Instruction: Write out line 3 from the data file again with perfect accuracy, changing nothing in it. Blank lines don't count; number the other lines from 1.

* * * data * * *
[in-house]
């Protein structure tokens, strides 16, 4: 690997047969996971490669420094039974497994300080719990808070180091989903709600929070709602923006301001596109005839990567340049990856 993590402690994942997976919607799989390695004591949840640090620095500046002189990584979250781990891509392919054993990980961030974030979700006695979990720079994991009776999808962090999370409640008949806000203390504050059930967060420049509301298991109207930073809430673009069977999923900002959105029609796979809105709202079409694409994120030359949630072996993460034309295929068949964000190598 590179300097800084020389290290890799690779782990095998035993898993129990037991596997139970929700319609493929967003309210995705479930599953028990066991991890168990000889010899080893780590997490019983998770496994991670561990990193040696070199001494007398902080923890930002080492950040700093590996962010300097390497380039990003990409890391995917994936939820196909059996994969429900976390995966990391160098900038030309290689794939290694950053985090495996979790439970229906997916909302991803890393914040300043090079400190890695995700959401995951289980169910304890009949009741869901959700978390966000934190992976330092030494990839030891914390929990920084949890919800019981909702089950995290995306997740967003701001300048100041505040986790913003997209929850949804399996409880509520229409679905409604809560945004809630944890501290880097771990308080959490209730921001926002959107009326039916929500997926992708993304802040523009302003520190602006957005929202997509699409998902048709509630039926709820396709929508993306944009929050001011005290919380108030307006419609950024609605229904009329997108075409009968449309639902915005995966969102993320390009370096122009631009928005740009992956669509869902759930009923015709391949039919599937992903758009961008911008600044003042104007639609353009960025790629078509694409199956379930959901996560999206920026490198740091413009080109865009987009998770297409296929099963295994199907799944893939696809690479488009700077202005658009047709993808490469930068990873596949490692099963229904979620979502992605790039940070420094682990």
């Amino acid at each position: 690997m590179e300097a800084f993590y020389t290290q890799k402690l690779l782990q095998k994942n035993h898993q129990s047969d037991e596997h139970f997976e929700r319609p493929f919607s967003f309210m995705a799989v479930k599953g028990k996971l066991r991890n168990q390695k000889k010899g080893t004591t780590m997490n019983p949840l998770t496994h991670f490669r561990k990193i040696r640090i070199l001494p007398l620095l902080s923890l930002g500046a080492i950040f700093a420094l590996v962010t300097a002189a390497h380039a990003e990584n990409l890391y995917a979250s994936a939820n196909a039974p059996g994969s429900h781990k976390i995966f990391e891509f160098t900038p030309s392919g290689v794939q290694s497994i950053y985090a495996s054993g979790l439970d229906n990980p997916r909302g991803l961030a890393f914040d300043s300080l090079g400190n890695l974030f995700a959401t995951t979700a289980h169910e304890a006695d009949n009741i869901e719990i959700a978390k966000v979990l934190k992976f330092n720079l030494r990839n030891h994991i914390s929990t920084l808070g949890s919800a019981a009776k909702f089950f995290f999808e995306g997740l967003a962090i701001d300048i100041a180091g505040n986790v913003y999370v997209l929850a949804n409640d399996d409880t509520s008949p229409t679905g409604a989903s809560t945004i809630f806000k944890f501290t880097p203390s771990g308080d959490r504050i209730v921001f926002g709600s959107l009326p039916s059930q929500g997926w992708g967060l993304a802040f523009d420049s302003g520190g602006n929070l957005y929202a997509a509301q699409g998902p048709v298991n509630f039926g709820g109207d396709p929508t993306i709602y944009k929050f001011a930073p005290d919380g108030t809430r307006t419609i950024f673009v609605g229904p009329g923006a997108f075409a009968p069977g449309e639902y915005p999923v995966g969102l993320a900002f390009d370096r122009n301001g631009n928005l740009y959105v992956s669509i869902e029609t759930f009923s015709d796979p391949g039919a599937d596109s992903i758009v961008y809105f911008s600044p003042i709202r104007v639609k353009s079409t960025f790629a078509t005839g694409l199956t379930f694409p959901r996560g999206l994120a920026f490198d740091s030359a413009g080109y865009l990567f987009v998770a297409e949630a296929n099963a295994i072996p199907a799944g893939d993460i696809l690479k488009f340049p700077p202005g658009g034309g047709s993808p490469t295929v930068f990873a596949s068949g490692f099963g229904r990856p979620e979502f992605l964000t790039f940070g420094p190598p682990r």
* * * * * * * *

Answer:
């Amino acid at each position: 690997m590179e300097a800084f993590y020389t290290q890799k402690l690779l782990q095998k994942n035993h898993q129990s047969d037991e596997h139970f997976e929700r319609p493929f919607s967003f309210m995705a799989v479930k599953g028990k996971l066991r991890n168990q390695k000889k010899g080893t004591t780590m997490n019983p949840l998770t496994h991670f490669r561990k990193i040696r640090i070199l001494p007398l620095l902080s923890l930002g500046a080492i950040f700093a420094l590996v962010t300097a002189a390497h380039a990003e990584n990409l890391y995917a979250s994936a939820n196909a039974p059996g994969s429900h781990k976390i995966f990391e891509f160098t900038p030309s392919g290689v794939q290694s497994i950053y985090a495996s054993g979790l439970d229906n990980p997916r909302g991803l961030a890393f914040d300043s300080l090079g400190n890695l974030f995700a959401t995951t979700a289980h169910e304890a006695d009949n009741i869901e719990i959700a978390k966000v979990l934190k992976f330092n720079l030494r990839n030891h994991i914390s929990t920084l808070g949890s919800a019981a009776k909702f089950f995290f999808e995306g997740l967003a962090i701001d300048i100041a180091g505040n986790v913003y999370v997209l929850a949804n409640d399996d409880t509520s008949p229409t679905g409604a989903s809560t945004i809630f806000k944890f501290t880097p203390s771990g308080d959490r504050i209730v921001f926002g709600s959107l009326p039916s059930q929500g997926w992708g967060l993304a802040f523009d420049s302003g520190g602006n929070l957005y929202a997509a509301q699409g998902p048709v298991n509630f039926g709820g109207d396709p929508t993306i709602y944009k929050f001011a930073p005290d919380g108030t809430r307006t419609i950024f673009v609605g229904p009329g923006a997108f075409a009968p069977g449309e639902y915005p999923v995966g969102l993320a900002f390009d370096r122009n301001g631009n928005l740009y959105v992956s669509i869902e029609t759930f009923s015709d796979p391949g039919a599937d596109s992903i758009v961008y809105f911008s600044p003042i709202r104007v639609k353009s079409t960025f790629a078509t005839g694409l199956t379930f694409p959901r996560g999206l994120a920026f490198d740091s030359a413009g080109y865009l990567f987009v998770a297409e949630a296929n099963a295994i072996p199907a799944g893939d993460i696809l690479k488009f340049p700077p202005g658009g034309g047709s993808p490469t295929v930068f990873a596949s068949g490692f099963g229904r990856p979620e979502f992605l964000t790039f940070g420094p190598p682990r």